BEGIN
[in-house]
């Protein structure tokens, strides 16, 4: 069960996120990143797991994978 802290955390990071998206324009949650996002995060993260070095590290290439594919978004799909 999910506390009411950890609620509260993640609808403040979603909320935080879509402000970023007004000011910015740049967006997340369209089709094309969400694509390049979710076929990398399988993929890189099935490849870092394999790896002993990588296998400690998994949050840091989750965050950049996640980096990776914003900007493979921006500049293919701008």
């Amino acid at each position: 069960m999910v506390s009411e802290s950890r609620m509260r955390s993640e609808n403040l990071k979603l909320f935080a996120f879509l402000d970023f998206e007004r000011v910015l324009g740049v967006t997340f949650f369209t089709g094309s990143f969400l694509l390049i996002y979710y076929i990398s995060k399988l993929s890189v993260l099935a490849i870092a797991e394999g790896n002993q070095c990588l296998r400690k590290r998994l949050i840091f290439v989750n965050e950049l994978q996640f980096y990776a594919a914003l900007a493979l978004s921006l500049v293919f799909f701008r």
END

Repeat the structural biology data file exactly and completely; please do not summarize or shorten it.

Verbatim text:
[in-house]
């Protein structure tokens, strides 16, 4: 069960996120990143797991994978 802290955390990071998206324009949650996002995060993260070095590290290439594919978004799909 999910506390009411950890609620509260993640609808403040979603909320935080879509402000970023007004000011910015740049967006997340369209089709094309969400694509390049979710076929990398399988993929890189099935490849870092394999790896002993990588296998400690998994949050840091989750965050950049996640980096990776914003900007493979921006500049293919701008």
């Amino acid at each position: 069960m999910v506390s009411e802290s950890r609620m509260r955390s993640e609808n403040l990071k979603l909320f935080a996120f879509l402000d970023f998206e007004r000011v910015l324009g740049v967006t997340f949650f369209t089709g094309s990143f969400l694509l390049i996002y979710y076929i990398s995060k399988l993929s890189v993260l099935a490849i870092a797991e394999g790896n002993q070095c990588l296998r400690k590290r998994l949050i840091f290439v989750n965050e950049l994978q996640f980096y990776a594919a914003l900007a493979l978004s921006l500049v293919f799909f701008r």